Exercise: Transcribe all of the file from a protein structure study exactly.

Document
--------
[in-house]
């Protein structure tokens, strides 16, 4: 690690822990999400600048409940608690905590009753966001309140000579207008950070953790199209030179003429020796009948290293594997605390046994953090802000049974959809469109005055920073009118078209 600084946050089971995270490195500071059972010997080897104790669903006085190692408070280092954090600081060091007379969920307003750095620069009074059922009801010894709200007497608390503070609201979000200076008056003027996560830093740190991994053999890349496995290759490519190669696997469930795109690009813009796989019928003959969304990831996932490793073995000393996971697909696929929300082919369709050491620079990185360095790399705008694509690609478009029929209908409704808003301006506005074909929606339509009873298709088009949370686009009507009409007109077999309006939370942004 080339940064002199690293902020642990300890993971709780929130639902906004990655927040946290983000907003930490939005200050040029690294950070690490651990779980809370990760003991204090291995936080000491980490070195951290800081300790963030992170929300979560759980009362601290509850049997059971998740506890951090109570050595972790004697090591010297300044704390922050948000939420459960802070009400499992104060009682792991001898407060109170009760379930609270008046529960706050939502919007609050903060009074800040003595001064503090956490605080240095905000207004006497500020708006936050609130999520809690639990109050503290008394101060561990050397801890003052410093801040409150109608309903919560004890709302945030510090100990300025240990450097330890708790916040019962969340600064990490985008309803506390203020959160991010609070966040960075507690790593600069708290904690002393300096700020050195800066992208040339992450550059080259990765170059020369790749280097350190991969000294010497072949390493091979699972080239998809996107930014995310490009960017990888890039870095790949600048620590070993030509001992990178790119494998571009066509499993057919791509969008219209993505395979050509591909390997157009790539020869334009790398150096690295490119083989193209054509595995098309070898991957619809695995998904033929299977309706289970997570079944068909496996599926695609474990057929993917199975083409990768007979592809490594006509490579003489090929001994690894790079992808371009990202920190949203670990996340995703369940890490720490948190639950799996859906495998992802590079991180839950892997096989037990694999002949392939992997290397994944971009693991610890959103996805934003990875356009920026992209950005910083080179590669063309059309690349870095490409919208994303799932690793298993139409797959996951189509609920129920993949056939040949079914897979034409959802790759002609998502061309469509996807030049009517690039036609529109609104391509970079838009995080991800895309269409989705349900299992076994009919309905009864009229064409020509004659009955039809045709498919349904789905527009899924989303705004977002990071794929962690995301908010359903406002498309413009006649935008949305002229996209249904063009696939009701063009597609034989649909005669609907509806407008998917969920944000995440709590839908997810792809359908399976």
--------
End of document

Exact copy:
[in-house]
């Protein structure tokens, strides 16, 4: 690690822990999400600048409940608690905590009753966001309140000579207008950070953790199209030179003429020796009948290293594997605390046994953090802000049974959809469109005055920073009118078209 600084946050089971995270490195500071059972010997080897104790669903006085190692408070280092954090600081060091007379969920307003750095620069009074059922009801010894709200007497608390503070609201979000200076008056003027996560830093740190991994053999890349496995290759490519190669696997469930795109690009813009796989019928003959969304990831996932490793073995000393996971697909696929929300082919369709050491620079990185360095790399705008694509690609478009029929209908409704808003301006506005074909929606339509009873298709088009949370686009009507009409007109077999309006939370942004 080339940064002199690293902020642990300890993971709780929130639902906004990655927040946290983000907003930490939005200050040029690294950070690490651990779980809370990760003991204090291995936080000491980490070195951290800081300790963030992170929300979560759980009362601290509850049997059971998740506890951090109570050595972790004697090591010297300044704390922050948000939420459960802070009400499992104060009682792991001898407060109170009760379930609270008046529960706050939502919007609050903060009074800040003595001064503090956490605080240095905000207004006497500020708006936050609130999520809690639990109050503290008394101060561990050397801890003052410093801040409150109608309903919560004890709302945030510090100990300025240990450097330890708790916040019962969340600064990490985008309803506390203020959160991010609070966040960075507690790593600069708290904690002393300096700020050195800066992208040339992450550059080259990765170059020369790749280097350190991969000294010497072949390493091979699972080239998809996107930014995310490009960017990888890039870095790949600048620590070993030509001992990178790119494998571009066509499993057919791509969008219209993505395979050509591909390997157009790539020869334009790398150096690295490119083989193209054509595995098309070898991957619809695995998904033929299977309706289970997570079944068909496996599926695609474990057929993917199975083409990768007979592809490594006509490579003489090929001994690894790079992808371009990202920190949203670990996340995703369940890490720490948190639950799996859906495998992802590079991180839950892997096989037990694999002949392939992997290397994944971009693991610890959103996805934003990875356009920026992209950005910083080179590669063309059309690349870095490409919208994303799932690793298993139409797959996951189509609920129920993949056939040949079914897979034409959802790759002609998502061309469509996807030049009517690039036609529109609104391509970079838009995080991800895309269409989705349900299992076994009919309905009864009229064409020509004659009955039809045709498919349904789905527009899924989303705004977002990071794929962690995301908010359903406002498309413009006649935008949305002229996209249904063009696939009701063009597609034989649909005669609907509806407008998917969920944000995440709590839908997810792809359908399976």